) where Afast
are the fast and slow amplitudes, while τfast
are the fast and slow time constants, respectively. These parameters allow for a quantitative comparison of decay kinetics but are not intended to correspond directly to a measure of either diffusion or unbinding kinetics. For untagged pGFP, diffusion out of the synapse could be estimated by fitting each line scan with a Gaussian centered on the target synapse and analyzing the increase in variance of the Gaussian over time using the formula:
is the initial variance of fluorescence. For simple diffusion, this rate is constant and thus variance will increase linearly with time (see ). Using this approach, a moderate range of diffusion constants was observed ranging between 5 and 15 µm2
/sec at the worm NMJ, consistent with small globular proteins diffusing within a restricted compartment.
CPX-1(WT)::pGFP (JP249), CPX-1(K/P)::pGFP (JP252), CPX-1(ΔCT)::pGFP (JP253), CPX-1(LV/EE)::pGFP (JP254), and CPX-1(Δ12)::pGFP (JP318) constructs were cloned into the pET28a vector containing a His6 tag to facilitate purification. These constructs also contain a 34 amino acid sequence at the N-terminus consisting of a T7 tag and thrombin cleavage site. BL21-DE3 E. coli were transformed and grown in rich media containing 50 µg/mL kanamycin to an optical density of 0.6. Cells were then induced with 400 µg/ml isopropyl thiogalactopyranoside (IPTG), grown for three hours at 37 °C, pelleted, resuspended in buffer (35 mM NaCl, 20 mM imidazole, 20 mM Tris-HCl, 1.5 mM BME, 2 mM DTT), lysed by sonication, and pelleted at 40,000 rpm for 40 minutes. For NMR samples, cells grown on rich media were spun down and resuspended in a minimal M9 media containing 15N-ammonium chloride with or without 13C-glucose prior to induction. The supernatant was purified on a Ni-NTA column (Qiagen, Hilden, Germany). Protein was eluted in elution buffer (350 mM NaCl, 250mM Imidazole, 20 mM Tris-HCl, 1.5 mM BME, 2 mM DTT). For assays in , concentrated fractions underwent buffer exchange (150 mM NaCl, 50 mM Tris-HCl, 1 mM CaCl, 1 mM DTT) using Sephadex G-25 Fine beads (Sigma). For NMR, pure complexin was dialyzed into 60 mM phosphate, 2 mM DTT, 0.5 mM EDTA, pH 6.1.
Lipids were obtained from Avanti Polar Lipids and stored at −20 °C. For anionic liposomes, a lipid mixture composed of 70% 1-palmitoyl-2-oleoyl-phosphatidylcholine (POPC), and 30% 1-palmitoyl-2-oleoyl-phosphatidylserine (POPS) was dried under a stream of N2 gas, and residual solvent was removed under vacuum for 1 hour. The lipid film was then rehydrated in buffer (150 mM NaCl, 50 mM Tris-HCl, 1 mM CaCl2, 1 mM DTT for flotation, or 60 mM phosphate, 2 mM DTT, 0.5 mM EDTA, pH 6.1 for NMR) to obtain a final lipid concentration of either 4 mM (flotation and co-sedimentation) or 20 mM (NMR). The resulting liposomes underwent 10 cycles of freezing in liquid nitrogen and thawing (50 °C water bath), and were then extruded 21 times through either 400 or 200 nm then 100 nm pore-size polycarbonate films using a 10 mL Lipex Extruder from Northern Lipids (Canada) to form unilamellar vesicles.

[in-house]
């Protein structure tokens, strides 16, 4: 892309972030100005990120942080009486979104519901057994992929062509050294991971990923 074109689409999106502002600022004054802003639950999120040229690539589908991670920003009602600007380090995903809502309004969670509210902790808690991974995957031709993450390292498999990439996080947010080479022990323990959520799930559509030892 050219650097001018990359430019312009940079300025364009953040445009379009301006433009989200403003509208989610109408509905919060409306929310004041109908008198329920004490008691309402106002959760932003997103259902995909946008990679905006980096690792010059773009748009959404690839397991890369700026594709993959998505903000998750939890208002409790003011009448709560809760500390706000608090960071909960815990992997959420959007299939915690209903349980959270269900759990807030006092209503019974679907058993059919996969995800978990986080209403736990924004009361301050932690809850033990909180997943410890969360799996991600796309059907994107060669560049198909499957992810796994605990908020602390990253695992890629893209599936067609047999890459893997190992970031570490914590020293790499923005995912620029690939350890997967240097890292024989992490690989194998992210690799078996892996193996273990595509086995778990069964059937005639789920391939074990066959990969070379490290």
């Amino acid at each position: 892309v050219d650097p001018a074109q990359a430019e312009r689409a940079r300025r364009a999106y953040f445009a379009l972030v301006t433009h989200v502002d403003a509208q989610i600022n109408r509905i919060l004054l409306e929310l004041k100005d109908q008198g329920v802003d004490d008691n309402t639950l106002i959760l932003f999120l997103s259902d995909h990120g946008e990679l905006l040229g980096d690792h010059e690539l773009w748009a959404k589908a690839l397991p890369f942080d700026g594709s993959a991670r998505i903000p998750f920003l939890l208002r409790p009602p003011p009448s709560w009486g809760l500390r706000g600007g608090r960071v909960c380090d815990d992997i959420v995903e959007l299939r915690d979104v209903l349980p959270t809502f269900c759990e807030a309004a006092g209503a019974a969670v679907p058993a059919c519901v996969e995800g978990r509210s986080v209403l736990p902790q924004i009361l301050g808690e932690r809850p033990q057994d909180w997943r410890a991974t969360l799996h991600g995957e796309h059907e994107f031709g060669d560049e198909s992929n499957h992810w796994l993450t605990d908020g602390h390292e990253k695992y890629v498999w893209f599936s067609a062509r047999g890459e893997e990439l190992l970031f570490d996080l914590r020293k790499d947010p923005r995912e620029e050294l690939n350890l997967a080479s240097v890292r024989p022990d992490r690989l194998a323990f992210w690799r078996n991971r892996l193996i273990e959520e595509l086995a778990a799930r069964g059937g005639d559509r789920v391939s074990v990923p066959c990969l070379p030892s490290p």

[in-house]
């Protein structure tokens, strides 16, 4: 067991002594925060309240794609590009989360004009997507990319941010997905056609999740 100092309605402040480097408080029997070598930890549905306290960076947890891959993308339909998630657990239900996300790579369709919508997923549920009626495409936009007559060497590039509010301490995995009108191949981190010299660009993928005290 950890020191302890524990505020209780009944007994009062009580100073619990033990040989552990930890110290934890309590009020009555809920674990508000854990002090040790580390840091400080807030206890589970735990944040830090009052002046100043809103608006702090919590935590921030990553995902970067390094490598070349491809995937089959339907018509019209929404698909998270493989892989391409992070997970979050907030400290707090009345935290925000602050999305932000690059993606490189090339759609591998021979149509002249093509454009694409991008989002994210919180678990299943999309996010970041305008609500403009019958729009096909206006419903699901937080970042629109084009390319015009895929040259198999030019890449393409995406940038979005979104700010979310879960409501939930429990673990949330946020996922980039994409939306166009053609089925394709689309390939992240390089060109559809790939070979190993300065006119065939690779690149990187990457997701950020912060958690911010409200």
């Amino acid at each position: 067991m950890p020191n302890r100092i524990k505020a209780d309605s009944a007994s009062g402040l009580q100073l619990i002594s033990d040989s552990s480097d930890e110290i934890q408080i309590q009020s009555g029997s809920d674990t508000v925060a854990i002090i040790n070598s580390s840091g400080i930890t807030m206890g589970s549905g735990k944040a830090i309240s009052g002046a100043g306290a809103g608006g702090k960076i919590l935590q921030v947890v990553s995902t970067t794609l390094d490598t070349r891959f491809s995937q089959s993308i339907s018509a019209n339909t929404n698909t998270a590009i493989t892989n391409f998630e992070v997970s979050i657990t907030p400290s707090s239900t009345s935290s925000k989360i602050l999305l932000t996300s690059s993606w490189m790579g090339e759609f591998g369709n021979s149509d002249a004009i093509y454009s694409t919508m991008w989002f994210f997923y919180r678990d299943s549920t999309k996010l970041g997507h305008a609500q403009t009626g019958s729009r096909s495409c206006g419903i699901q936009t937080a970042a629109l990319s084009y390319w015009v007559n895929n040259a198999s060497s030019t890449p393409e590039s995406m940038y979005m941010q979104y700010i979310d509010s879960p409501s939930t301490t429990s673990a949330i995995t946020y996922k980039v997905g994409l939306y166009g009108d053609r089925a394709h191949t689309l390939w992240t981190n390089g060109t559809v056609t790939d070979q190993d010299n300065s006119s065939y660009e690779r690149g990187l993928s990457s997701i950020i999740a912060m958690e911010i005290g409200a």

Liposome flotation assay
Protein and lipids were incubated at room temperature for 1 hour. A sucrose gradient (10 mM HEPES, 150 mM NaCl, 1 mM CaCl) containing 500 µL of the sample mixed with 500 µL 60% sucrose (Amresco), 1mL 25% sucrose, 1mL 20% sucrose and 500 µL buffer was constructed. 100 µL fractions were obtained after ultracentrifugation in an MLS-50 rotor (Beckman) at 35,000 rpm for 2 hours. Fractions were run on a 10% SDS-PAGE gel followed by Western blotting. Protein was detected with a polyclonal rabbit GFP antibody and a horseradish peroxidase conjugated goat anti-rabbit secondary antibody (Genescript) and visualized using chemiluminescence (Thermo Scientific). For the flotation assays, the total amount of protein added was estimated using SDS-PAGE (WT 0.92 µg; K123P 1.2 µg; ΔCT 0.89 µg; LV/EE 0.74 µg for assay shown in , and WT 9.6 µg; Δ12 40.8 µg for the assay shown in Figure S1C